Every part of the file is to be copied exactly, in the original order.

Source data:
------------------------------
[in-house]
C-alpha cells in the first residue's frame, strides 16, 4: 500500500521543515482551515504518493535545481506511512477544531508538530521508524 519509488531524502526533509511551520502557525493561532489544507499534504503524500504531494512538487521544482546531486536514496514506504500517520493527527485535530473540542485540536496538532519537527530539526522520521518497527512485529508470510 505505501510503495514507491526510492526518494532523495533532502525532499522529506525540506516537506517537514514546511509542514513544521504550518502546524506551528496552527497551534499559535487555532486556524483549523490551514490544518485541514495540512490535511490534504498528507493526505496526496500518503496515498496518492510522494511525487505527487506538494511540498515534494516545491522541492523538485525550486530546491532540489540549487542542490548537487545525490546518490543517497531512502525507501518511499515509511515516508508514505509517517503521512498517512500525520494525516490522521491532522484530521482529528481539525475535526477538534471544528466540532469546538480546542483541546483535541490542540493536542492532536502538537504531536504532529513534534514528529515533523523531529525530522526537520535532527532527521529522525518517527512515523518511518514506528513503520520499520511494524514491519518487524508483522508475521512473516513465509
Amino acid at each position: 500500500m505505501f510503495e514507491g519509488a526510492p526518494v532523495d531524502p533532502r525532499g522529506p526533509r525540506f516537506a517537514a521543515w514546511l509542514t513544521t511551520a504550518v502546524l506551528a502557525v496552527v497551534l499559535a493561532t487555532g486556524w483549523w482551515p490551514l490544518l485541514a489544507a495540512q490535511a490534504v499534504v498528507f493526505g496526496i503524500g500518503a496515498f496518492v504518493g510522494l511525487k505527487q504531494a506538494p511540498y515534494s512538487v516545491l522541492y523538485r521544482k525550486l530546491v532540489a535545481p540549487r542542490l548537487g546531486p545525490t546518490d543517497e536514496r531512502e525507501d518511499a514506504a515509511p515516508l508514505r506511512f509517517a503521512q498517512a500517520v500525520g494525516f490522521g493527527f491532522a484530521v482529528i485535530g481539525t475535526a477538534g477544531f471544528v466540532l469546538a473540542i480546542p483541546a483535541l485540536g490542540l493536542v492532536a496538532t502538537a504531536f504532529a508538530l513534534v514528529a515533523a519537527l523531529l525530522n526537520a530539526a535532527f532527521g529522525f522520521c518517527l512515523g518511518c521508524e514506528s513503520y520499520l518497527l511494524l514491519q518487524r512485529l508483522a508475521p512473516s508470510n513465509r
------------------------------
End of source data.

[in-house]
C-alpha cells in the first residue's frame, strides 16, 4: 500500500521543515482551515504518493535545481506511512477544531508538530521508524 519509488531524502526533509511551520502557525493561532489544507499534504503524500504531494512538487521544482546531486536514496514506504500517520493527527485535530473540542485540536496538532519537527530539526522520521518497527512485529508470510 505505501510503495514507491526510492526518494532523495533532502525532499522529506525540506516537506517537514514546511509542514513544521504550518502546524506551528496552527497551534499559535487555532486556524483549523490551514490544518485541514495540512490535511490534504498528507493526505496526496500518503496515498496518492510522494511525487505527487506538494511540498515534494516545491522541492523538485525550486530546491532540489540549487542542490548537487545525490546518490543517497531512502525507501518511499515509511515516508508514505509517517503521512498517512500525520494525516490522521491532522484530521482529528481539525475535526477538534471544528466540532469546538480546542483541546483535541490542540493536542492532536502538537504531536504532529513534534514528529515533523523531529525530522526537520535532527532527521529522525518517527512515523518511518514506528513503520520499520511494524514491519518487524508483522508475521512473516513465509
Amino acid at each position: 500500500m505505501f510503495e514507491g519509488a526510492p526518494v532523495d531524502p533532502r525532499g522529506p526533509r525540506f516537506a517537514a521543515w514546511l509542514t513544521t511551520a504550518v502546524l506551528a502557525v496552527v497551534l499559535a493561532t487555532g486556524w483549523w482551515p490551514l490544518l485541514a489544507a495540512q490535511a490534504v499534504v498528507f493526505g496526496i503524500g500518503a496515498f496518492v504518493g510522494l511525487k505527487q504531494a506538494p511540498y515534494s512538487v516545491l522541492y523538485r521544482k525550486l530546491v532540489a535545481p540549487r542542490l548537487g546531486p545525490t546518490d543517497e536514496r531512502e525507501d518511499a514506504a515509511p515516508l508514505r506511512f509517517a503521512q498517512a500517520v500525520g494525516f490522521g493527527f491532522a484530521v482529528i485535530g481539525t475535526a477538534g477544531f471544528v466540532l469546538a473540542i480546542p483541546a483535541l485540536g490542540l493536542v492532536a496538532t502538537a504531536f504532529a508538530l513534534v514528529a515533523a519537527l523531529l525530522n526537520a530539526a535532527f532527521g529522525f522520521c518517527l512515523g518511518c521508524e514506528s513503520y520499520l518497527l511494524l514491519q518487524r512485529l508483522a508475521p512473516s508470510n513465509r